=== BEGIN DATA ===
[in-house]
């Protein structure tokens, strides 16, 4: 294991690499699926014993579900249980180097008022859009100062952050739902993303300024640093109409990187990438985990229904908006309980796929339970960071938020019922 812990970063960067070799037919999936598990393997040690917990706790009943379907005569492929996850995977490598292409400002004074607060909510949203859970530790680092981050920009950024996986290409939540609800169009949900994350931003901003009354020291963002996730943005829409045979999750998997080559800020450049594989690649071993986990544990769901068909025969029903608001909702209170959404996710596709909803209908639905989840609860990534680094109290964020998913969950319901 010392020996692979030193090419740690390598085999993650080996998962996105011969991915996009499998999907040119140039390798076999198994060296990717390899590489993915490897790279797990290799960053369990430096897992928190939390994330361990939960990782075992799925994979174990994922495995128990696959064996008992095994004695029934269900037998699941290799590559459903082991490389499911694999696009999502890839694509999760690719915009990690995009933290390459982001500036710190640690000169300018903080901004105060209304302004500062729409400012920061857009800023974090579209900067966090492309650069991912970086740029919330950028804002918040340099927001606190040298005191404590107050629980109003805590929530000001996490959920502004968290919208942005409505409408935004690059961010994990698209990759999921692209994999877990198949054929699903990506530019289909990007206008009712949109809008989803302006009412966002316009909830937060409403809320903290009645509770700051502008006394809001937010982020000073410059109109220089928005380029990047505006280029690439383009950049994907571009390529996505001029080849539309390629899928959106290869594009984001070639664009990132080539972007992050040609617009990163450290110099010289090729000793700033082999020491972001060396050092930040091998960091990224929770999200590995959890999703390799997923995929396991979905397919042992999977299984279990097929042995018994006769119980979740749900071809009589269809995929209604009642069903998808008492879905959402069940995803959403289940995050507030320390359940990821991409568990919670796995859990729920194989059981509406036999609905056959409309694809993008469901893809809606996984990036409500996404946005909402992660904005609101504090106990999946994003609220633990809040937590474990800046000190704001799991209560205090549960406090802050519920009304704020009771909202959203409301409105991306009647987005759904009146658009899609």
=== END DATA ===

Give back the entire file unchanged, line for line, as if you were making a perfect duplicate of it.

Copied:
[in-house]
């Protein structure tokens, strides 16, 4: 294991690499699926014993579900249980180097008022859009100062952050739902993303300024640093109409990187990438985990229904908006309980796929339970960071938020019922 812990970063960067070799037919999936598990393997040690917990706790009943379907005569492929996850995977490598292409400002004074607060909510949203859970530790680092981050920009950024996986290409939540609800169009949900994350931003901003009354020291963002996730943005829409045979999750998997080559800020450049594989690649071993986990544990769901068909025969029903608001909702209170959404996710596709909803209908639905989840609860990534680094109290964020998913969950319901 010392020996692979030193090419740690390598085999993650080996998962996105011969991915996009499998999907040119140039390798076999198994060296990717390899590489993915490897790279797990290799960053369990430096897992928190939390994330361990939960990782075992799925994979174990994922495995128990696959064996008992095994004695029934269900037998699941290799590559459903082991490389499911694999696009999502890839694509999760690719915009990690995009933290390459982001500036710190640690000169300018903080901004105060209304302004500062729409400012920061857009800023974090579209900067966090492309650069991912970086740029919330950028804002918040340099927001606190040298005191404590107050629980109003805590929530000001996490959920502004968290919208942005409505409408935004690059961010994990698209990759999921692209994999877990198949054929699903990506530019289909990007206008009712949109809008989803302006009412966002316009909830937060409403809320903290009645509770700051502008006394809001937010982020000073410059109109220089928005380029990047505006280029690439383009950049994907571009390529996505001029080849539309390629899928959106290869594009984001070639664009990132080539972007992050040609617009990163450290110099010289090729000793700033082999020491972001060396050092930040091998960091990224929770999200590995959890999703390799997923995929396991979905397919042992999977299984279990097929042995018994006769119980979740749900071809009589269809995929209604009642069903998808008492879905959402069940995803959403289940995050507030320390359940990821991409568990919670796995859990729920194989059981509406036999609905056959409309694809993008469901893809809606996984990036409500996404946005909402992660904005609101504090106990999946994003609220633990809040937590474990800046000190704001799991209560205090549960406090802050519920009304704020009771909202959203409301409105991306009647987005759904009146658009899609």